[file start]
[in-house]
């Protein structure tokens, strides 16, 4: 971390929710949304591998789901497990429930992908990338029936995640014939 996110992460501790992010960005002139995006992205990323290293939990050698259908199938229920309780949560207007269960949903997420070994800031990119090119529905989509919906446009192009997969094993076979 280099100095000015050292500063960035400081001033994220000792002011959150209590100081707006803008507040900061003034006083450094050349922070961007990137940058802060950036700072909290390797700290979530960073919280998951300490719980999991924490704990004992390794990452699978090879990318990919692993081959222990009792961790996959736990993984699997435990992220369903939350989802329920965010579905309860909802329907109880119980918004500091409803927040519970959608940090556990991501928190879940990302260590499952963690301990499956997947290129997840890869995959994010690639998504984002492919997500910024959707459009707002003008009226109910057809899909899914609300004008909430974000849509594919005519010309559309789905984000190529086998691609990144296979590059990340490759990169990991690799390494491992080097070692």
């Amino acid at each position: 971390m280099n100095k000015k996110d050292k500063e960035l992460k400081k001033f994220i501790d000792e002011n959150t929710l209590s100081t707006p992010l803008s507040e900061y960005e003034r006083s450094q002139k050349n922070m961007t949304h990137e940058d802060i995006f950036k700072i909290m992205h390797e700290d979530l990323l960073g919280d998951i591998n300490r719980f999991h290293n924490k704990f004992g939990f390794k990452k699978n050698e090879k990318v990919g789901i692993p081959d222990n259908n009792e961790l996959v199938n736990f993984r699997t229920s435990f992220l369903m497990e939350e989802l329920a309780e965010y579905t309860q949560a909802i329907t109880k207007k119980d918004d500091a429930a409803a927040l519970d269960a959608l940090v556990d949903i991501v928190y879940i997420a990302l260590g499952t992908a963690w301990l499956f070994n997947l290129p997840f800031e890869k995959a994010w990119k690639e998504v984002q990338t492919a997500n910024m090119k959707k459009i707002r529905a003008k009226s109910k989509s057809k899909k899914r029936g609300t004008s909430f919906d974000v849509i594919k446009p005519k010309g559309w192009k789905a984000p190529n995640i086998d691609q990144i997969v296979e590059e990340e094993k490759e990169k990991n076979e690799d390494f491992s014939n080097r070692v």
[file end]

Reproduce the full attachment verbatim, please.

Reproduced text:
[in-house]
């Protein structure tokens, strides 16, 4: 971390929710949304591998789901497990429930992908990338029936995640014939 996110992460501790992010960005002139995006992205990323290293939990050698259908199938229920309780949560207007269960949903997420070994800031990119090119529905989509919906446009192009997969094993076979 280099100095000015050292500063960035400081001033994220000792002011959150209590100081707006803008507040900061003034006083450094050349922070961007990137940058802060950036700072909290390797700290979530960073919280998951300490719980999991924490704990004992390794990452699978090879990318990919692993081959222990009792961790996959736990993984699997435990992220369903939350989802329920965010579905309860909802329907109880119980918004500091409803927040519970959608940090556990991501928190879940990302260590499952963690301990499956997947290129997840890869995959994010690639998504984002492919997500910024959707459009707002003008009226109910057809899909899914609300004008909430974000849509594919005519010309559309789905984000190529086998691609990144296979590059990340490759990169990991690799390494491992080097070692």
């Amino acid at each position: 971390m280099n100095k000015k996110d050292k500063e960035l992460k400081k001033f994220i501790d000792e002011n959150t929710l209590s100081t707006p992010l803008s507040e900061y960005e003034r006083s450094q002139k050349n922070m961007t949304h990137e940058d802060i995006f950036k700072i909290m992205h390797e700290d979530l990323l960073g919280d998951i591998n300490r719980f999991h290293n924490k704990f004992g939990f390794k990452k699978n050698e090879k990318v990919g789901i692993p081959d222990n259908n009792e961790l996959v199938n736990f993984r699997t229920s435990f992220l369903m497990e939350e989802l329920a309780e965010y579905t309860q949560a909802i329907t109880k207007k119980d918004d500091a429930a409803a927040l519970d269960a959608l940090v556990d949903i991501v928190y879940i997420a990302l260590g499952t992908a963690w301990l499956f070994n997947l290129p997840f800031e890869k995959a994010w990119k690639e998504v984002q990338t492919a997500n910024m090119k959707k459009i707002r529905a003008k009226s109910k989509s057809k899909k899914r029936g609300t004008s909430f919906d974000v849509i594919k446009p005519k010309g559309w192009k789905a984000p190529n995640i086998d691609q990144i997969v296979e590059e990340e094993k490759e990169k990991n076979e690799d390494f491992s014939n080097r070692v």